The use of a higher compression ratio is desirable for improving the thermal efficiency and specific power of spark-ignition engines, but it gives rise to a problem of engine knock. In the present research, an investigation was made of the role of the preflame reaction region of a spark-ignition engine in the occurrence of autoignition. Emission spectroscopy was used to measure the behavior of formaldehyde (HCHO) in a cool flame. In addition, measure the behavior of the faint light attributed to the HCO radical in a blue flame with the concurrent measurement of the OH radical. The emission waveforms measurements obtained for HCHO when n-heptane (ORON) was used as the fuel, It is thought that these tendencies correspond to the passage and degeneracy of a cool flame. Further, the emission waveforms measured for the HCO radical when blended fuels (6ORON, 8ORON) were correspond to that of a blue flame.
1998-10-19
Technical Paper
982482
Koji Yoshida, Hideo Shoji, Hidenori Tanaka
The uniform lean gasoline-air mixture was provided to diesel engine and was ignited by direct diesel fuel injection. The mixing region that is formed by diesel fuel penetration and entrainment of ambient mixture is regarded as combustible turbulent jet. The ignition occurs in this region and the ambient lean mixture is burned by flame propagation. The lean mixture of air-fuel ratio between 150 and 35 could be ignited and burned by this ignition method. An increase of diesel fuel injection is effective to ensure combustion and ignition. As diesel fuel injection increases, HC concentration decreases, and NOx and CO concentration increases.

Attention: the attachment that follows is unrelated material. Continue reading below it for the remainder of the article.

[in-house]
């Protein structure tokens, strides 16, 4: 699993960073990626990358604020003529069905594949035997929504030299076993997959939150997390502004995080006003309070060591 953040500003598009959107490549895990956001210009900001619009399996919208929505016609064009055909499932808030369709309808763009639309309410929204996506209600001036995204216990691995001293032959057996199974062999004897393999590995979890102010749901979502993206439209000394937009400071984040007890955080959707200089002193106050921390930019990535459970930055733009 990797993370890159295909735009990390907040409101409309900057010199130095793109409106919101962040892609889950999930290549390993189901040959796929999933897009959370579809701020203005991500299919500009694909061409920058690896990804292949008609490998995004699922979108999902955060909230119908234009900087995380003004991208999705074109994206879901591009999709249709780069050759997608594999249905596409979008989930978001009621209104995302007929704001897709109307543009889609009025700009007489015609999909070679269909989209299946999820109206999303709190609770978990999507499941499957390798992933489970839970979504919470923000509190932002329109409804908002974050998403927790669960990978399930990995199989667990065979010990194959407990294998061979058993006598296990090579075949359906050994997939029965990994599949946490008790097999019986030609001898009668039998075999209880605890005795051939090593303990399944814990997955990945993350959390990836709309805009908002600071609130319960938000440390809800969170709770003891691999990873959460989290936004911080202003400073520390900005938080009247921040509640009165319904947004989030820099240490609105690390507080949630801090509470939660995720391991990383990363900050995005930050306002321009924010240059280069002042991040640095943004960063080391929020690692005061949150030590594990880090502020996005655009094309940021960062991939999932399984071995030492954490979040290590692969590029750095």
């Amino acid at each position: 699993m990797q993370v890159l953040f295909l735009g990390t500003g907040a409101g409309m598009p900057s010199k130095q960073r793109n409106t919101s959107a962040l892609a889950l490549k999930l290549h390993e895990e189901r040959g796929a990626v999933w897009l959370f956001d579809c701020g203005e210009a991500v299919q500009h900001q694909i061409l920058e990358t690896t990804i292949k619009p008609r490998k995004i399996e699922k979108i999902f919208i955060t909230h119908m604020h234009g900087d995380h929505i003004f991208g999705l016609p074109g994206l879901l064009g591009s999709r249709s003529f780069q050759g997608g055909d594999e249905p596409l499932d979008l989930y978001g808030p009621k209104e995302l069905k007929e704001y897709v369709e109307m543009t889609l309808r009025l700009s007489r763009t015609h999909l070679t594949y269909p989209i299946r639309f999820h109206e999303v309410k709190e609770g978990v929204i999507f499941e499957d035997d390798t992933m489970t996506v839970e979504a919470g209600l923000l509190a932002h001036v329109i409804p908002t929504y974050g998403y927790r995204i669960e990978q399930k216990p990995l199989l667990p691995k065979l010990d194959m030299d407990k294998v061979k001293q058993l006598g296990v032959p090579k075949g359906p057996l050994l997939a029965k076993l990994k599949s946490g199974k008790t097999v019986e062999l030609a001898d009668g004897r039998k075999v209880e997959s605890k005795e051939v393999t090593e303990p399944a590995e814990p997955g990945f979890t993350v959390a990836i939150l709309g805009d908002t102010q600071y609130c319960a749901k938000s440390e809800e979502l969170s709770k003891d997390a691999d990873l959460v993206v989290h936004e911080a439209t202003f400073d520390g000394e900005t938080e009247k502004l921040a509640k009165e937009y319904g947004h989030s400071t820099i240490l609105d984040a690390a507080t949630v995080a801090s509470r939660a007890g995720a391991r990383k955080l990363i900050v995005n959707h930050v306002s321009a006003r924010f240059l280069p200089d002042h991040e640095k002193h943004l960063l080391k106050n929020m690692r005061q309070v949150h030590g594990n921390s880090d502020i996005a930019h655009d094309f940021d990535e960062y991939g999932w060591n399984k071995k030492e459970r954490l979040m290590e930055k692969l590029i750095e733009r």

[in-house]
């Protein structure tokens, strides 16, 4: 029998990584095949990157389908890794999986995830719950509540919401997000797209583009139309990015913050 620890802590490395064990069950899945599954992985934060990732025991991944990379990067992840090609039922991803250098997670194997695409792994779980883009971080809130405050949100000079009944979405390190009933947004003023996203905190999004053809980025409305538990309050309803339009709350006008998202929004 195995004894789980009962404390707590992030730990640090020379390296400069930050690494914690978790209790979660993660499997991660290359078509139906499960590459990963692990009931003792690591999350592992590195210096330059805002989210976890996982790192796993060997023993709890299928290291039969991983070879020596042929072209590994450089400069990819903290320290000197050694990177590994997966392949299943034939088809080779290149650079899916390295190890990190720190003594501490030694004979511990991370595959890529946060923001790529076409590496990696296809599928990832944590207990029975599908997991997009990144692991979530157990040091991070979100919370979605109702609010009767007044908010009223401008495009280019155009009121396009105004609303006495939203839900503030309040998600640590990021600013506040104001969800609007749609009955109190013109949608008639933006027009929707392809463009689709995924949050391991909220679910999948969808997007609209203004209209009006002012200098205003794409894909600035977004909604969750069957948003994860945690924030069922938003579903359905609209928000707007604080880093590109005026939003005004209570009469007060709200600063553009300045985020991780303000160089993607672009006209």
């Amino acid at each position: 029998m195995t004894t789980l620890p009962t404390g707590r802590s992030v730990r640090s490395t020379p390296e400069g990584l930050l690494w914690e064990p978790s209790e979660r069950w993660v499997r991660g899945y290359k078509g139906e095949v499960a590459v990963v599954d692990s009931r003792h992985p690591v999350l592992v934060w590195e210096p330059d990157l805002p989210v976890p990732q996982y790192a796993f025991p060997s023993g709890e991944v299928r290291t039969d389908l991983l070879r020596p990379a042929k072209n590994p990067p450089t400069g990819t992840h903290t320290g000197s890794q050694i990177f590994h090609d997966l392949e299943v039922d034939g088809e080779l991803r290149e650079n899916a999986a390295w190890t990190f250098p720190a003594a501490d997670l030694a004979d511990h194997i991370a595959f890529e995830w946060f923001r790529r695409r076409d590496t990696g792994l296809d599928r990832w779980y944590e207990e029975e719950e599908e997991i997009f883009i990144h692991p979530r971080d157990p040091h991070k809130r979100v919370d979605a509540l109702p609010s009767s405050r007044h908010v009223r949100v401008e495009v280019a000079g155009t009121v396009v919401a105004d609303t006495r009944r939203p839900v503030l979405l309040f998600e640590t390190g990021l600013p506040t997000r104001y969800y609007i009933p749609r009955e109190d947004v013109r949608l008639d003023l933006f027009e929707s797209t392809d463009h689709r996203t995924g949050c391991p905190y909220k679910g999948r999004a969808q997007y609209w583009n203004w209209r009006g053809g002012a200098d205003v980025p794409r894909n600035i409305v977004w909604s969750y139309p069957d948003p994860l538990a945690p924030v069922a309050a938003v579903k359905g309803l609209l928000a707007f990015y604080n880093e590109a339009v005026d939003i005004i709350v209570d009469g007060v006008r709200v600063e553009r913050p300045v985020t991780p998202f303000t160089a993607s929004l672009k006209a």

1998-10-19
Technical Paper
982481
Hideo Shoji, Yasunori Amino, Shunsuke Hashimoto, Koji Yoshida, Atsushi Saima
This research focused on the light emission behavior of the OH radical (characteristic spectrum of 306.4 nm) that plays a key role in combustion reactions, in order to investigate the influence of the residual gas on autoignition. The test engine used was a 2-stroke, air-cooled engine fitted with an exhaust pressure control valve in the exhaust manifold. When a certain level of internal EGR is forcibly applied, the temperature of the unburned end gas is raised on account of heat transfer from the hot residual gas and also due to compression by piston motion. As a result, the unburned end gas becomes active and autoignition tends to occur.
1998-10-19
Technical Paper
982564
Kazuhide Tanaka, Koji Yoshida, Hideo Shoji, Hidenori Tanaka
In plasma jet ignition, combustion enhancement effects are caused toward the plasma jet issuing direction. Therefore, when the igniter is attached at the center of cylindrically shaped combustion chamber, the plasma jet should issues toward the round combustion chamber wall. The plasma jet igniter that had a concentric circular orifice has been developed. It is expected that the plasma jet is issued and is diffused from concentric circular orifice toward the combustion chamber wall. Relationship between plasma jet and igniter configuration was experimentally clarified. Plasma jet can issue from the entire concentric circular orifice for some igniter. Plasma jet is extended with increasing concentric circular orifice area. Plasma jet penetration increases with increasing concentric circular orifice width.